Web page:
Defined as reflux of urine from the bladder cavity up into the ureters and sometimes into the renal pelvis, vesicoureteral reflux occurs during voiding or with elevation of pressure in the bladder.
Vesicoureteral reflux is common among children with anatomic abnormalities of the urinary tract as well as among children with anatomically normal but infected urinary tracts. In the latter group, reflux disappears with advancing age and is probably attributable to factors other than UTI. Long-term follow-up of children with UTI who have reflux has established that renal damage correlates with marked reflux, not with infection.
Vesicoureteral reflux (VUR) is the abnormal flow of urine from the bladder back into the ureters. Urine normally flows in one direction -- down from the kidneys, through tubes called ureters, to the bladder.
VUR is most commonly diagnosed in infancy and childhood after the patient has a urinary tract infection (UTI). About one-third of children with UTI are found to have VUR. VUR can lead to infection because urine that remains in the child's urinary tract provides a place for bacteria to grow. But sometimes the infection itself is the cause of VUR.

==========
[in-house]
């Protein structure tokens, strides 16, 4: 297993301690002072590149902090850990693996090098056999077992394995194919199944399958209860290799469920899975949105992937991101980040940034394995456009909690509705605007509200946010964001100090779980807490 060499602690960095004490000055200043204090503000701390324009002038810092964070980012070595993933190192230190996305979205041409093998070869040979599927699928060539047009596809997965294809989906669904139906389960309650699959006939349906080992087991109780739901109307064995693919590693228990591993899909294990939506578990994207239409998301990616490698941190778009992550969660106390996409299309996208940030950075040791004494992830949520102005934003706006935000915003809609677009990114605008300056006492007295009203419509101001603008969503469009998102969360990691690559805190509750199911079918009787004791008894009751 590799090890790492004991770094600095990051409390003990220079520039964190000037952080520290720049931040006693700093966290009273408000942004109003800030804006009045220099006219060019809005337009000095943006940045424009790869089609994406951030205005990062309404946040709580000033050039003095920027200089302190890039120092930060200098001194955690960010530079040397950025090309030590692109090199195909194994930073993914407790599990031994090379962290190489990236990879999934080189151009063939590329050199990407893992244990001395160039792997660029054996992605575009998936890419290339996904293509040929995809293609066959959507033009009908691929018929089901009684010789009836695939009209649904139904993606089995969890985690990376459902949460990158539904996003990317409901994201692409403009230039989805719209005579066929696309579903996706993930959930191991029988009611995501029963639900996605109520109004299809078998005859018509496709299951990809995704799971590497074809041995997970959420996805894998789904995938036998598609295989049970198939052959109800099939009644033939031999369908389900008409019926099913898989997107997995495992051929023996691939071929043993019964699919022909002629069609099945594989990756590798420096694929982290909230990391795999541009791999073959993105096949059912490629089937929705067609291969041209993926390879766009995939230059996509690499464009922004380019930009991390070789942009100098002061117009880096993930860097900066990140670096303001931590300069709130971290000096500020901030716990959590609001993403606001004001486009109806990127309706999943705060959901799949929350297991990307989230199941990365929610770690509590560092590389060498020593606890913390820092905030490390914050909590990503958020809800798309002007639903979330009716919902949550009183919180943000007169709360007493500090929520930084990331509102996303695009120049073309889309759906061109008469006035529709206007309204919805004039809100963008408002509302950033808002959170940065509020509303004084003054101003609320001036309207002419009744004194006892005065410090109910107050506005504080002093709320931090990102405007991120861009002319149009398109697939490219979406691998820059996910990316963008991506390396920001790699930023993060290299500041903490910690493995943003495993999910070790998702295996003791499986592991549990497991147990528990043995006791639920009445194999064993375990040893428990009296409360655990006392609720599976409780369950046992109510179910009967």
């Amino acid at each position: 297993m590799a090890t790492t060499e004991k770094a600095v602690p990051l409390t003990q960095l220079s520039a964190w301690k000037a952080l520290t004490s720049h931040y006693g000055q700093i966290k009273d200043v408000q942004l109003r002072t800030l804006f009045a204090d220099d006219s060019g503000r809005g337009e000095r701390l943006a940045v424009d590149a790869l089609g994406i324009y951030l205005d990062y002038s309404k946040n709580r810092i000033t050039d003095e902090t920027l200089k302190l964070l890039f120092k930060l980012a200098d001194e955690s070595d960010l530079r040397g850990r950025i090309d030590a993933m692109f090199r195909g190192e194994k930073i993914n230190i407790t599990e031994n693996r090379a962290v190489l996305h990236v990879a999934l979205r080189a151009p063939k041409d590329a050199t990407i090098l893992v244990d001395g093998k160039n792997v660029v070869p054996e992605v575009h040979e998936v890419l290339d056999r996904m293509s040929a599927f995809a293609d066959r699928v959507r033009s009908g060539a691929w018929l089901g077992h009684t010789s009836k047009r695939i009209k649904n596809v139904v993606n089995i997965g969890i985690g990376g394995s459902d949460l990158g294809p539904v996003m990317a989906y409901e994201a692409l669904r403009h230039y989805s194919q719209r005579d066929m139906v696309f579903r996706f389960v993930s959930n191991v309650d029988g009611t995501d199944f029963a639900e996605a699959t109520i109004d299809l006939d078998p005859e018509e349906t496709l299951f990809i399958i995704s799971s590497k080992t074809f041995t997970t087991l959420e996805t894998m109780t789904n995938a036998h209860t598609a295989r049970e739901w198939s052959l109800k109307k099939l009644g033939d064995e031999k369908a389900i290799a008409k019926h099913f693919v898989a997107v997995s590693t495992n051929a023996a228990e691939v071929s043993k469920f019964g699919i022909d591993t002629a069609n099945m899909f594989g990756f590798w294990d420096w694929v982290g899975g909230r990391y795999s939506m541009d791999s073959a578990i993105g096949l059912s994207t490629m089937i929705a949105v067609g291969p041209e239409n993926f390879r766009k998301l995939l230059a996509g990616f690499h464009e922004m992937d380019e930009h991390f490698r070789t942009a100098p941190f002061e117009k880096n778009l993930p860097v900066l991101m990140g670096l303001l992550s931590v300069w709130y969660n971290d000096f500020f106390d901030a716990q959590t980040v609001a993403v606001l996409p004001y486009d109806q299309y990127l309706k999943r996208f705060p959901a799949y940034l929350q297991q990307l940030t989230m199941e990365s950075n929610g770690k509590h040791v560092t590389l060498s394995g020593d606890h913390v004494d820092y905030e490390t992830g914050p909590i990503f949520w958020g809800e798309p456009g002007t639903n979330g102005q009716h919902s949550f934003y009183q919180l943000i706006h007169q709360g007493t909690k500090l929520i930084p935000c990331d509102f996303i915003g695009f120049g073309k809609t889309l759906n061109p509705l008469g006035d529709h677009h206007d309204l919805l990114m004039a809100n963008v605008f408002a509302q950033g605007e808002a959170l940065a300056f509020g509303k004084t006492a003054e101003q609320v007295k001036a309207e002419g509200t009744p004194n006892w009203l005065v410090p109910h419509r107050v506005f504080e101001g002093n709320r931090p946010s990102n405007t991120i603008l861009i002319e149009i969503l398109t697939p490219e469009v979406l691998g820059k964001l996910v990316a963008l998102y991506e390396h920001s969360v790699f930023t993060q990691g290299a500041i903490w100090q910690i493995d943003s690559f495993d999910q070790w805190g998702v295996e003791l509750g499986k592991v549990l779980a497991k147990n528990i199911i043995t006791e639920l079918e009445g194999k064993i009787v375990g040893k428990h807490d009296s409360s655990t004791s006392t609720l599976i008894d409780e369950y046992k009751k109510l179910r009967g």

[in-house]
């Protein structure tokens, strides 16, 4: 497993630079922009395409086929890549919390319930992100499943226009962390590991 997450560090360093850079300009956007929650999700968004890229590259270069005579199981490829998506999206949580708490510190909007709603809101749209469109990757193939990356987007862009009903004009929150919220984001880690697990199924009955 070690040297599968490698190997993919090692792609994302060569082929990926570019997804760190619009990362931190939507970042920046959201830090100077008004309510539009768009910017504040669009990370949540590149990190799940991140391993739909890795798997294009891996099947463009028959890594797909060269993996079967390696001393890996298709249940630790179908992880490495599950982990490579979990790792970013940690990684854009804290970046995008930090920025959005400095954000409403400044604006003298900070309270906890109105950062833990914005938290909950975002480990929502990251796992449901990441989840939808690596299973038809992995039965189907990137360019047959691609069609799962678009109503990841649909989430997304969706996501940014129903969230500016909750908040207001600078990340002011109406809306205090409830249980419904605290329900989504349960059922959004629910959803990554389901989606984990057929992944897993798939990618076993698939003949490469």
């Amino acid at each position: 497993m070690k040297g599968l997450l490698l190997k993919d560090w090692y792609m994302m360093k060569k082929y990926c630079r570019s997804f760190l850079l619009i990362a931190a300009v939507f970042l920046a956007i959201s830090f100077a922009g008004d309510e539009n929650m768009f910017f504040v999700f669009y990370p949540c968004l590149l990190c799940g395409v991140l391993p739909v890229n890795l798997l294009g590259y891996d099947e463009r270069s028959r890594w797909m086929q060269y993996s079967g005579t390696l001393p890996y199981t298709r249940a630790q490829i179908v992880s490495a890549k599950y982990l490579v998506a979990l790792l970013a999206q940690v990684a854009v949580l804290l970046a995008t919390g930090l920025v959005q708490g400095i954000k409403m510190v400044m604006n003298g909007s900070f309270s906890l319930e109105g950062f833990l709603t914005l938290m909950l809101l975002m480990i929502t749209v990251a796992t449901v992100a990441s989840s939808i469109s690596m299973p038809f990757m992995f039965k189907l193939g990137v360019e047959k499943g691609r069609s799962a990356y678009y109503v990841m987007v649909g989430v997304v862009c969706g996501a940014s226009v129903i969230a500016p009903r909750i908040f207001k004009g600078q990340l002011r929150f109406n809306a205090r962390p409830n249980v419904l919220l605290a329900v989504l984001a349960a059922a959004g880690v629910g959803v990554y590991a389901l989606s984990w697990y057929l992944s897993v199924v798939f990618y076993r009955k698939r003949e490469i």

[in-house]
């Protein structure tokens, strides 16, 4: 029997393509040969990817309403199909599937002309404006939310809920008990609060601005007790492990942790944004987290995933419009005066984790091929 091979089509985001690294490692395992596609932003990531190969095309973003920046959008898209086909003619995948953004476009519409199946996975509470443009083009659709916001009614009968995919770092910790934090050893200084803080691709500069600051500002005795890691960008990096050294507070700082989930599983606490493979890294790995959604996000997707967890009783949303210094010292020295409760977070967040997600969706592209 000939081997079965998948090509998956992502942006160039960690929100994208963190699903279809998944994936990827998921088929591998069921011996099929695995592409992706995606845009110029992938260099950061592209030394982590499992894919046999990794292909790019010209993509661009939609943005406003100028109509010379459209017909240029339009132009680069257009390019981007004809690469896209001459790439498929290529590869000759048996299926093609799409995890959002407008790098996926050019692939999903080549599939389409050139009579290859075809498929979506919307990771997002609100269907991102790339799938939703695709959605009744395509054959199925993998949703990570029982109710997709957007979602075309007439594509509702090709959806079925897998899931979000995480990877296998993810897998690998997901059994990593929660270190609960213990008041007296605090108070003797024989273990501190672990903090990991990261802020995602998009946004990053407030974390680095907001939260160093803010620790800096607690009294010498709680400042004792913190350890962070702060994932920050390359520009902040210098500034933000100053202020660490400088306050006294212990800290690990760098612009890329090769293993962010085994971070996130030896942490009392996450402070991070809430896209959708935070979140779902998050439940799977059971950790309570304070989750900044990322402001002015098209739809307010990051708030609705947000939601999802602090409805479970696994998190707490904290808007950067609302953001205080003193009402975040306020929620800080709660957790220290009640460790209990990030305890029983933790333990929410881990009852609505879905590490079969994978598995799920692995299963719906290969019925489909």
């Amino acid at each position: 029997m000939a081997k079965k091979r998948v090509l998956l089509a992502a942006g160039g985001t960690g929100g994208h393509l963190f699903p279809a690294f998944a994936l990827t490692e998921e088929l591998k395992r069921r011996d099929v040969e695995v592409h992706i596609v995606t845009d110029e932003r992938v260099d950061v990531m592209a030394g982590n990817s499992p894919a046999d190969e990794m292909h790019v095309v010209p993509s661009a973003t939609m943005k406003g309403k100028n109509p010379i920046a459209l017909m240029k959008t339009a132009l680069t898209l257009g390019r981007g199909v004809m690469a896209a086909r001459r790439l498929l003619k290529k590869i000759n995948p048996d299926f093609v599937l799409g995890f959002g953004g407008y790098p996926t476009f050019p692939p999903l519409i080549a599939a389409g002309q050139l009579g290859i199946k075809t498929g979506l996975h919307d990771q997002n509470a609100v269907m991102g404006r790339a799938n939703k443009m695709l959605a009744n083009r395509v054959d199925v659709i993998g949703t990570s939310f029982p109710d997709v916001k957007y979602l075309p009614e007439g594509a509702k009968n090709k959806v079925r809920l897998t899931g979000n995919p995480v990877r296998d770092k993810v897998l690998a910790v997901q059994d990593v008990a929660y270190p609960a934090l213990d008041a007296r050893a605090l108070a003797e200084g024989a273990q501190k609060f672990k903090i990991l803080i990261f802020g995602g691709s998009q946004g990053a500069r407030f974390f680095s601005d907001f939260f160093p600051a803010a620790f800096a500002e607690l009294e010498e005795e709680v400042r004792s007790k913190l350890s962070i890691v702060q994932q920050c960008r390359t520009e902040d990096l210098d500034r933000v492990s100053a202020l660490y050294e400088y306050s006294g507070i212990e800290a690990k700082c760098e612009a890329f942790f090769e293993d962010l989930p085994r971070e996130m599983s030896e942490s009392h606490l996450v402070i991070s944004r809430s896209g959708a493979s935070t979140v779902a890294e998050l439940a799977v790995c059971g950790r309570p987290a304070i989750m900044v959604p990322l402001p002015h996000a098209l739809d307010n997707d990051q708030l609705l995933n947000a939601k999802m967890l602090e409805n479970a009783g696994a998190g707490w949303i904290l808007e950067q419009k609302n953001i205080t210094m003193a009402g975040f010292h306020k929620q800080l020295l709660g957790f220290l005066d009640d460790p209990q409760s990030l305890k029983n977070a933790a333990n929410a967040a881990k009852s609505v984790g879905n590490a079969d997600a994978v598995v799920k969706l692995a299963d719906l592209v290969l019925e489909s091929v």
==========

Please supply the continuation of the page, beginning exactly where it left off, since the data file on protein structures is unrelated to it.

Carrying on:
There are two types of VUR. Primary VUR occurs when a child is born with an impaired valve where the ureter joins the bladder. This happens if the ureter did not grow long enough during the child's development in the womb. The valve does not close properly, so urine backs up (refluxes) from the bladder to the ureters, and eventually to the kidneys. This type of VUR can get better or disappear as the child gets older. The ureter gets longer as the child grows, which improves the function of the valve.
Secondary VUR occurs when there is a blockage anywhere in the urinary system. The blockage may be caused by an infection in the bladder that leads to swelling of the ureter. This also causes a reflux of urine to the kidneys.
Infection is the most common symptom of VUR. As the child gets older, other symptoms may appear, such as bedwetting, high blood pressure, protein in the urine, and kidney failure.
Common tests to show the presence of urinary tract infection include urine tests and cultures. Pictures of the urinary system (cystourogram) may then be needed to determine whether a defective structure in the urinary tract is the underlying cause of the VUR and infection.
The goal for treatment of VUR is to prevent any kidney damage from occurring. Infections should be treated at once with antibiotics to prevent the infection from moving into the kidneys. Antibiotic therapy usually corrects reflux caused by infection. Sometimes surgery is needed to correct primary VUR.